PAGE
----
But the additions are rare and episodic. They do not even constitute an evolutionary series but form a motley sequence of distantly related taxa, usually depicted as eukaryotic cell, jellyfish, trilobite, nautiloid, eurypterid (a large relative of horseshoe crabs), fish, an amphibian such as Eryops, a dinosaur, a mammal and a human being. This sequence cannot be construed as the major thrust or trend of life's history. Think rather of an occasional creature tumbling into the empty right region of complexity's space. Throughout this entire time, the bacterial mode has grown in height and remained constant in position. Bacteria represent the great success story of life's pathway. They occupy a wider domain of environments and span a broader range of biochemistries than any other group. They are adaptable, indestructible and astoundingly diverse. We cannot even imagine how anthropogenic intervention might threaten their extinction, although we worry about our impact on nearly every other form of life. The number of Escherichia coli cells in the gut of each human being exceeds the number of humans that has ever lived on this planet.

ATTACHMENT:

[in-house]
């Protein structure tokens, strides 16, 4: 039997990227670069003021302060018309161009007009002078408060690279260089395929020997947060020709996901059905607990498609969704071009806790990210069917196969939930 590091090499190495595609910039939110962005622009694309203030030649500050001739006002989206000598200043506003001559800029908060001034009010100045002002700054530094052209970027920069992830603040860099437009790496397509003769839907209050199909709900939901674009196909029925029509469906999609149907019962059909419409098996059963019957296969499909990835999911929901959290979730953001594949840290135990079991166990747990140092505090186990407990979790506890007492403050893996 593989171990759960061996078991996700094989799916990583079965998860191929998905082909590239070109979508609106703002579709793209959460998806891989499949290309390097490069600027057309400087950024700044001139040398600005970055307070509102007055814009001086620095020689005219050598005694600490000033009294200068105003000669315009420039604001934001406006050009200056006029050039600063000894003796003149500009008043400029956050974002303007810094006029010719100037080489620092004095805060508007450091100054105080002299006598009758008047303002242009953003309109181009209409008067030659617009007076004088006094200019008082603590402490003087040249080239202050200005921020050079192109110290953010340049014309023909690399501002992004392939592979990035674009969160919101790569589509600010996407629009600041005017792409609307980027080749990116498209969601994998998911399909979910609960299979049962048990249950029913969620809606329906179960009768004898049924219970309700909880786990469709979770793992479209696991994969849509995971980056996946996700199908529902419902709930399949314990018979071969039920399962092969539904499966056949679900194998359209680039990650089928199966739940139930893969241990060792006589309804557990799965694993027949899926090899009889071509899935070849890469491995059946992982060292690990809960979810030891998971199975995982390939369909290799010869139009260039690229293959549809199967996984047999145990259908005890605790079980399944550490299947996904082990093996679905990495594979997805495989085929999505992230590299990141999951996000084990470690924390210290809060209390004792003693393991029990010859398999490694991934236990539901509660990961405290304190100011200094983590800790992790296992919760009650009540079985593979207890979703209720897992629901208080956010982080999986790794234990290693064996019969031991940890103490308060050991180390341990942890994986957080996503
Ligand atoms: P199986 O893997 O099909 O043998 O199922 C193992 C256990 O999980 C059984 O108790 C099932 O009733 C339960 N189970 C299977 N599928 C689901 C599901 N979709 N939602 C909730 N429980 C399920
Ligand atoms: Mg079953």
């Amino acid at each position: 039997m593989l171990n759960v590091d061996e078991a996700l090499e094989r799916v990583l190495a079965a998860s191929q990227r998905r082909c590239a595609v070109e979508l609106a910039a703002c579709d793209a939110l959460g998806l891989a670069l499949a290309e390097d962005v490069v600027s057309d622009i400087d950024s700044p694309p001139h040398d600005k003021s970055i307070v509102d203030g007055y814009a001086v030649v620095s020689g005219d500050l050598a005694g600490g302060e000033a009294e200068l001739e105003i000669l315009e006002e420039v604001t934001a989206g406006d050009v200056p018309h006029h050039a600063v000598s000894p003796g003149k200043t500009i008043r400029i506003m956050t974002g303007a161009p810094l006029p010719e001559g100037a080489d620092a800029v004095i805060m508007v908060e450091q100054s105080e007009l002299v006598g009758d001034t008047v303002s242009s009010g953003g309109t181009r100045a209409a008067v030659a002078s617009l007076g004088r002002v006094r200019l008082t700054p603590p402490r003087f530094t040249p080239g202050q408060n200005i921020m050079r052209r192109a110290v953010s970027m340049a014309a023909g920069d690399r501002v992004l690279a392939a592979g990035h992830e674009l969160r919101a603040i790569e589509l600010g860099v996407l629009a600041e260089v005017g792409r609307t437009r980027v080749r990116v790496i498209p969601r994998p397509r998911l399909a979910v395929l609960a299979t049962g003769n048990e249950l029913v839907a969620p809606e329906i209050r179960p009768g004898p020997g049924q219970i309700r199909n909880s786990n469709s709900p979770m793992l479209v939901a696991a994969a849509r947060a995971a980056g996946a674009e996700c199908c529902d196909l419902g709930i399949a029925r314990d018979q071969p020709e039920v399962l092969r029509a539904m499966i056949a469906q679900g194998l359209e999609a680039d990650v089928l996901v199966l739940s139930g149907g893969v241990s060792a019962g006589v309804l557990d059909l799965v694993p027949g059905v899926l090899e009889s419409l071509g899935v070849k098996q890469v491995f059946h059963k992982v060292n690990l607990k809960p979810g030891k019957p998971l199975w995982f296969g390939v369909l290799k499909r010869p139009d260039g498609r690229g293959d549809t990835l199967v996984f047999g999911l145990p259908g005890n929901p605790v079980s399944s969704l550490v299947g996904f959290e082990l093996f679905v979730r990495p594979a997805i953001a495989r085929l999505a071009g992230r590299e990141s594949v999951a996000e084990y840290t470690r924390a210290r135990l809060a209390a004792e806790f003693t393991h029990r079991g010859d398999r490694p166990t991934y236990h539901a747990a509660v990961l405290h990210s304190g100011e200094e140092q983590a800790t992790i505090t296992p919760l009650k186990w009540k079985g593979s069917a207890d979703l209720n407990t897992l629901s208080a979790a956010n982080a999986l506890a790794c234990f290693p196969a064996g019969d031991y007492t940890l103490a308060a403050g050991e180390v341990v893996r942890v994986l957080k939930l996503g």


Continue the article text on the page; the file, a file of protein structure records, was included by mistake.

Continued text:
One might grant that complexification for life as a whole represents a pseudo-trend based on constraint at the left wall but still hold that evolution within particular groups differentially favors complexity when the founding lineage begins far enough from the left wall to permit movement in both directions. Empirical tests of this interesting hypothesis are just beginning (as concern for the subject mounts among paleontologists), and we do not yet have enough cases to advance a generality. But the first two studies - by Daniel W. McShea of the University of Michigan on mammalian vertebrae and by George F. Boyajian of the University of Pennsylvania on ammonite suture lines - show no evolutionary tendencies to favor increased complexity.